School for Poetic Computation is an alternative education project and artist collective that was launched in Brooklyn, New York in 2013. A four-member faculty and 15 students per semester work closely to explore the intersections of code, design, hardware, and theory. A hybrid of residency and research group, the 10-week program was created to overcome the limitations of conventional education programs on media technology. Its members are co-founders Zach Lieberman, Taeyoon Choi, Amit Pitaru, Jen Lowe, and the students who are newly selected every semester.
김승범 SeungBum Kim ∙
Kim majored in life sciences, but became interested in the end-user’s computing environment after meeting Alan Kay. After receiving an MA in computer education, he founded PINY (Powerful Idea jourNeY) and conducted educational projects and studies related to digital literacy and communication for the end user, including *PINY Camp and Media Art for Three 2* (Art Center Nabi; Seungjoon Choi, Kyungsoo Kim, PINY) and *Seoul U-learning Computer Club House*. Kim organizes various workshops and educational programs to help the general public understand and apply the computing media as well as provides consulting services. Recently, he is trying to expand the workshops on new media through such projects as *Lightball*, *StickyBlocks*, and *Fa.Ke.Board*, which integrate analogue, hardware and craft with digital and software media. Kim is a close colleague in learning and experimentation with artist Donghee Park of Eunpa Industries.
은파산업(박동희) Eunpa Industries (Donghee Park) ∙
Eunpa Industries is a company that develops software and hardware prototypes and conducts education for beginners on various softwares and hardwares. Donghee Park is technician, educational coach, and CEO of Eunpa Industries where he currently conducts software and hardware workshops for beginners (2011-present). He participated in artist Hojun Song’s *OSSI-1 Satellite Development Project* (2012-2013). Since 2007, he has organized various workshops for the general public with artist SeungBum Kim on the computing media as a means of production and expression, in particular, *PINY Camp for Teenagers* (2008-2010). He also developed the educational tool *Hello Board* (2009), organized and participated as an educator in *Seoul U-learning Computer Club House* (2010) and *Media Art for Adolescents* (2010).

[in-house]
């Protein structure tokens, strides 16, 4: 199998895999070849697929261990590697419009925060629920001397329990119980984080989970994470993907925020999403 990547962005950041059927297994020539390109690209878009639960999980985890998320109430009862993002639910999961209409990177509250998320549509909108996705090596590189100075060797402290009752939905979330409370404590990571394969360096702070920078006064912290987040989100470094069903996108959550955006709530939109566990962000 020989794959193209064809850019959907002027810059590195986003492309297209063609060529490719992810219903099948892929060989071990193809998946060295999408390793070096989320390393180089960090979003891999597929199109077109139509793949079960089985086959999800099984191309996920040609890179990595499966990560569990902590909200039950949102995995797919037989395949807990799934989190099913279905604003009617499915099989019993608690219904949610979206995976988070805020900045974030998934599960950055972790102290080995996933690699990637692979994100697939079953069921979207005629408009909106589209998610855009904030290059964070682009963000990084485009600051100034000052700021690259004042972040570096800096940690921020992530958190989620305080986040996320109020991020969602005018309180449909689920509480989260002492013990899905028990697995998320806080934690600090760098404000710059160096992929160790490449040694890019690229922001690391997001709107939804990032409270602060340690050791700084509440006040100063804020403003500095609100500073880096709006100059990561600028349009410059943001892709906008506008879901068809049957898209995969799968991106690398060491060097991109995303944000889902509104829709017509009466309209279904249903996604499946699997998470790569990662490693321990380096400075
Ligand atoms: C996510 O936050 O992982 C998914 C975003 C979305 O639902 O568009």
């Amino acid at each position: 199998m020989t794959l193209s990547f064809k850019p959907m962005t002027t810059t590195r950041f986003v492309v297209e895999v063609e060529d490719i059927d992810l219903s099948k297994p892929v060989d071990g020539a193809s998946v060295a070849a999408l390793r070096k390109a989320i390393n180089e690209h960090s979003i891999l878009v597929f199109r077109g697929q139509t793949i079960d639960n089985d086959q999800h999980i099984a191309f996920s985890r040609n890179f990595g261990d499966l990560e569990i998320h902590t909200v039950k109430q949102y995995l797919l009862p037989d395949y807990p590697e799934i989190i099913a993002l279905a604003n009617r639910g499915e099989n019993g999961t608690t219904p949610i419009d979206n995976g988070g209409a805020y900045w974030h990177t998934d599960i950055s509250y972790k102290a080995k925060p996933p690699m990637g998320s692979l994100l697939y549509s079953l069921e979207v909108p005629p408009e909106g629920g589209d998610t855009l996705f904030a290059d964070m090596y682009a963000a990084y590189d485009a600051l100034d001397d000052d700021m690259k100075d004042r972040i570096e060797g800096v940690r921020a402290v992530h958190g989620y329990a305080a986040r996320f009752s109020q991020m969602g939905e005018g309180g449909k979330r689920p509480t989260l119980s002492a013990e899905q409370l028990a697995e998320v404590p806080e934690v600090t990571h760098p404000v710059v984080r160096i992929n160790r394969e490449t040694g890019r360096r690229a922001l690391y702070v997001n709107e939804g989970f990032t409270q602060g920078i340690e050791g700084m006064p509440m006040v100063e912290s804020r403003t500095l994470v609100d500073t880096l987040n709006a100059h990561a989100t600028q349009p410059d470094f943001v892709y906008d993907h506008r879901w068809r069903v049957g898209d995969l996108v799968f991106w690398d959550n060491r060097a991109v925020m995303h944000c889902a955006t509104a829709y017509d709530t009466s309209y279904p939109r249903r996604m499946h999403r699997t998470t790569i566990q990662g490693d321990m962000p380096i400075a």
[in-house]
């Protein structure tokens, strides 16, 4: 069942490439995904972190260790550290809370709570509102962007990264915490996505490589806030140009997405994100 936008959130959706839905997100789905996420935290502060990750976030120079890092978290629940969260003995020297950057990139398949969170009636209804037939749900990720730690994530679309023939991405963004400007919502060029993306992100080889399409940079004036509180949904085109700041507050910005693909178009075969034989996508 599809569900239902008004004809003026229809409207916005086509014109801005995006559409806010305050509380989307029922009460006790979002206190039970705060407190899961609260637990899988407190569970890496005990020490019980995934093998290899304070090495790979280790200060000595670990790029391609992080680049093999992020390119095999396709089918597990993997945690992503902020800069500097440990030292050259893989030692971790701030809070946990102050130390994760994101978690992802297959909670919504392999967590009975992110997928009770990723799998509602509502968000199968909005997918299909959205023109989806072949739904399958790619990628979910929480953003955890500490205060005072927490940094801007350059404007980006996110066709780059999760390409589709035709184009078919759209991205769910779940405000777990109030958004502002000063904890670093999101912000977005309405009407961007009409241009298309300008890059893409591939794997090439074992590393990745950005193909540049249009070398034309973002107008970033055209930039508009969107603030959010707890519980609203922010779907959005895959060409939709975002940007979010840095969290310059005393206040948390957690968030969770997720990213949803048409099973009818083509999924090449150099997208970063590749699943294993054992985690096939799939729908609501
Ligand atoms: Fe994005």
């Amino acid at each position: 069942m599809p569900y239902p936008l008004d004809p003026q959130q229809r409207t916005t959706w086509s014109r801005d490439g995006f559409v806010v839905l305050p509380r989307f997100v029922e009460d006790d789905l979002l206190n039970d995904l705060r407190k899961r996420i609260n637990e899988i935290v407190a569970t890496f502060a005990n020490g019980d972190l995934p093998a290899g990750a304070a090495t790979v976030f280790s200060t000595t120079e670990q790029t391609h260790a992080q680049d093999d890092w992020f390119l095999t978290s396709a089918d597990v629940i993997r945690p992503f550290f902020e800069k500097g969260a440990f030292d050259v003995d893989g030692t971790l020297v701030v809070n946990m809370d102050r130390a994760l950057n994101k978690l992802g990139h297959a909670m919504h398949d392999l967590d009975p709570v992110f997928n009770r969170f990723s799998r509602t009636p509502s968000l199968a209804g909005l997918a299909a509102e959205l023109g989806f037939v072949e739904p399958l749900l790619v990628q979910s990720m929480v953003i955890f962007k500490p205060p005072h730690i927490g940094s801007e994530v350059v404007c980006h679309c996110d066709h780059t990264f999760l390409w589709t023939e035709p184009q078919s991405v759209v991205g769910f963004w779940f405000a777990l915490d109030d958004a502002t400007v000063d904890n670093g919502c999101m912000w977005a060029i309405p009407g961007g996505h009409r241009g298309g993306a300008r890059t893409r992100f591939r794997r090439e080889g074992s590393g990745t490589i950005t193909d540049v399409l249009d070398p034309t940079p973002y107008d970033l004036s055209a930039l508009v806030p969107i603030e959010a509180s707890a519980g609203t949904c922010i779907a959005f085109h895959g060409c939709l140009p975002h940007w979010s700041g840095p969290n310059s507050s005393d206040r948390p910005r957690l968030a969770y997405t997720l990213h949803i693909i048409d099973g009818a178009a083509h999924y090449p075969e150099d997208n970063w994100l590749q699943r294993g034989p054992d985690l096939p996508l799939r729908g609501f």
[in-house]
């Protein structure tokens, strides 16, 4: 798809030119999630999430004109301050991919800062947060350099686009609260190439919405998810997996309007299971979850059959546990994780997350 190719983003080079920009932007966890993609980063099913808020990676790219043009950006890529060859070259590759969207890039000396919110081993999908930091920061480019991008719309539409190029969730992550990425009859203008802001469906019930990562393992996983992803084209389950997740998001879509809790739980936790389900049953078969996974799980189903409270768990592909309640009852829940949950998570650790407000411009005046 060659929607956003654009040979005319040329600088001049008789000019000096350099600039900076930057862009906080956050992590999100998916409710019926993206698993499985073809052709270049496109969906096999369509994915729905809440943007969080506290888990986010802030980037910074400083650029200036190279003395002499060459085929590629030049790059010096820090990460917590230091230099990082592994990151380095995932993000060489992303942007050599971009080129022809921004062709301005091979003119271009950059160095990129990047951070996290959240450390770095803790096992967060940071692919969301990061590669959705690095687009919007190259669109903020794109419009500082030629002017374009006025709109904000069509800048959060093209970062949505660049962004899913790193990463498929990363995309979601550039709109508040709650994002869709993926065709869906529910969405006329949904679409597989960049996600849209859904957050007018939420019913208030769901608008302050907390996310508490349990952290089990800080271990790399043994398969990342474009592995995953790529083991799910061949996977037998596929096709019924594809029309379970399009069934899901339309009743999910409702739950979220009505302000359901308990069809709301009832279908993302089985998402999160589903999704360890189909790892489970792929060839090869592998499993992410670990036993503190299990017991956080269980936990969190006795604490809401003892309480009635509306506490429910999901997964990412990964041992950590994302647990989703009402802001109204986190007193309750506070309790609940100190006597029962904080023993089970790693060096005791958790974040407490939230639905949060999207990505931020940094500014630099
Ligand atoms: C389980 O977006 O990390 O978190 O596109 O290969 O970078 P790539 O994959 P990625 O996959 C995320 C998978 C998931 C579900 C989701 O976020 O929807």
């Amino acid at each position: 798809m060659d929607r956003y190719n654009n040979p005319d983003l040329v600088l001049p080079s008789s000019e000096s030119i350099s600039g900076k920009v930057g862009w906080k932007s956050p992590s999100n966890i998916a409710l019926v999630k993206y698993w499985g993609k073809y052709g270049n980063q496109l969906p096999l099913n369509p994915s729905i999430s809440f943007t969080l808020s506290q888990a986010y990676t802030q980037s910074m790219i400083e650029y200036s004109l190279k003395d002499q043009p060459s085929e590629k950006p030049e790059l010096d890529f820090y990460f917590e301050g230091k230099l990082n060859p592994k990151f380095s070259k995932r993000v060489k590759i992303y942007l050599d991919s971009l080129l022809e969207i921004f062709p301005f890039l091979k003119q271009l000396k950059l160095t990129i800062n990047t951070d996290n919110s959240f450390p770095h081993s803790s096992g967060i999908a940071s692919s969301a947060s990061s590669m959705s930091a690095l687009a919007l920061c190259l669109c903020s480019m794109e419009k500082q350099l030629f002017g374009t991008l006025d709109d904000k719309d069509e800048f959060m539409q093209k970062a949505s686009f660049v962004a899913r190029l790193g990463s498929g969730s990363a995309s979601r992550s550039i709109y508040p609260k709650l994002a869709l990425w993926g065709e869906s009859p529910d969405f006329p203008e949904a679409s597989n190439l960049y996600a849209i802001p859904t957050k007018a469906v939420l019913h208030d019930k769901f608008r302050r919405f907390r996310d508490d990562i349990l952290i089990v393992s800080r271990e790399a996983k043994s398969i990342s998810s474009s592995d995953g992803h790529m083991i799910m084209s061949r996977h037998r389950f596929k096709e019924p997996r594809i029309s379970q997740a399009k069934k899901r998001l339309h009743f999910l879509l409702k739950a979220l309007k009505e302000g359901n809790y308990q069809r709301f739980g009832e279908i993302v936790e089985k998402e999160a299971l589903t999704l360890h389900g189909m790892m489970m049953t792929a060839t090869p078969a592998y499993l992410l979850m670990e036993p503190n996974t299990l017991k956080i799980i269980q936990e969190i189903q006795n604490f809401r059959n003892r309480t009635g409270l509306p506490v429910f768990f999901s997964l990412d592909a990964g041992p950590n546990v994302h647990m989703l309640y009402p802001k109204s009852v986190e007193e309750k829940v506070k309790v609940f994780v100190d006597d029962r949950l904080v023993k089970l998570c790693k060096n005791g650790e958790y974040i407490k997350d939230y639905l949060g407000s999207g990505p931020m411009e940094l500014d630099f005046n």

코바칸트 KOBAKANT ∙
Mika Satomi and Hannah Perner-Wilson have been collaborating since 2006, and in 2008 formed the collective KOBAKANT. Together, through their work, they explore the use of textile crafts and electronics as a medium for commenting on technological aspects of today’s “high-tech” society. In 2009, as research fellows at the Distance Lab in Scotland, KOBAKANT published an online database for sharing their DIY wearable technology approach titled *HOW TO GET WHAT YOU WANT*.